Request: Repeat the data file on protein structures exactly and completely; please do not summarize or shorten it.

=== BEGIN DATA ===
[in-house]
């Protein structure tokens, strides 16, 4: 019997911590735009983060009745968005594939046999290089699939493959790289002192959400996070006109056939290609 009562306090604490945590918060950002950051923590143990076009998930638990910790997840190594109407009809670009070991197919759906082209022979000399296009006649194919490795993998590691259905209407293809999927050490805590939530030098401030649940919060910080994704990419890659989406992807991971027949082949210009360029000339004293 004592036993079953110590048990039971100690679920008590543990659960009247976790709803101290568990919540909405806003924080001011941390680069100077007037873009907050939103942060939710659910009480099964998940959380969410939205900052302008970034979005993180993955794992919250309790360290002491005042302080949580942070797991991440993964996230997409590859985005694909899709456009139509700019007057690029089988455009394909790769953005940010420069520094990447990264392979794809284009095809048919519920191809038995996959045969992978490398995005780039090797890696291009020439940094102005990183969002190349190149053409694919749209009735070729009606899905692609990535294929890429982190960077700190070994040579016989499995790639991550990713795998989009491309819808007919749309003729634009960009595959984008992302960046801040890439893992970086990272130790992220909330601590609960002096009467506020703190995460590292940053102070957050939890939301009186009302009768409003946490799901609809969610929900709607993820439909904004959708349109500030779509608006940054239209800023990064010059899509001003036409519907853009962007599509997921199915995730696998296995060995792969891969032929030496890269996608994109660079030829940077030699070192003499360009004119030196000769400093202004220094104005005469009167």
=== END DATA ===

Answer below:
[in-house]
């Protein structure tokens, strides 16, 4: 019997911590735009983060009745968005594939046999290089699939493959790289002192959400996070006109056939290609 009562306090604490945590918060950002950051923590143990076009998930638990910790997840190594109407009809670009070991197919759906082209022979000399296009006649194919490795993998590691259905209407293809999927050490805590939530030098401030649940919060910080994704990419890659989406992807991971027949082949210009360029000339004293 004592036993079953110590048990039971100690679920008590543990659960009247976790709803101290568990919540909405806003924080001011941390680069100077007037873009907050939103942060939710659910009480099964998940959380969410939205900052302008970034979005993180993955794992919250309790360290002491005042302080949580942070797991991440993964996230997409590859985005694909899709456009139509700019007057690029089988455009394909790769953005940010420069520094990447990264392979794809284009095809048919519920191809038995996959045969992978490398995005780039090797890696291009020439940094102005990183969002190349190149053409694919749209009735070729009606899905692609990535294929890429982190960077700190070994040579016989499995790639991550990713795998989009491309819808007919749309003729634009960009595959984008992302960046801040890439893992970086990272130790992220909330601590609960002096009467506020703190995460590292940053102070957050939890939301009186009302009768409003946490799901609809969610929900709607993820439909904004959708349109500030779509608006940054239209800023990064010059899509001003036409519907853009962007599509997921199915995730696998296995060995792969891969032929030496890269996608994109660079030829940077030699070192003499360009004119030196000769400093202004220094104005005469009167």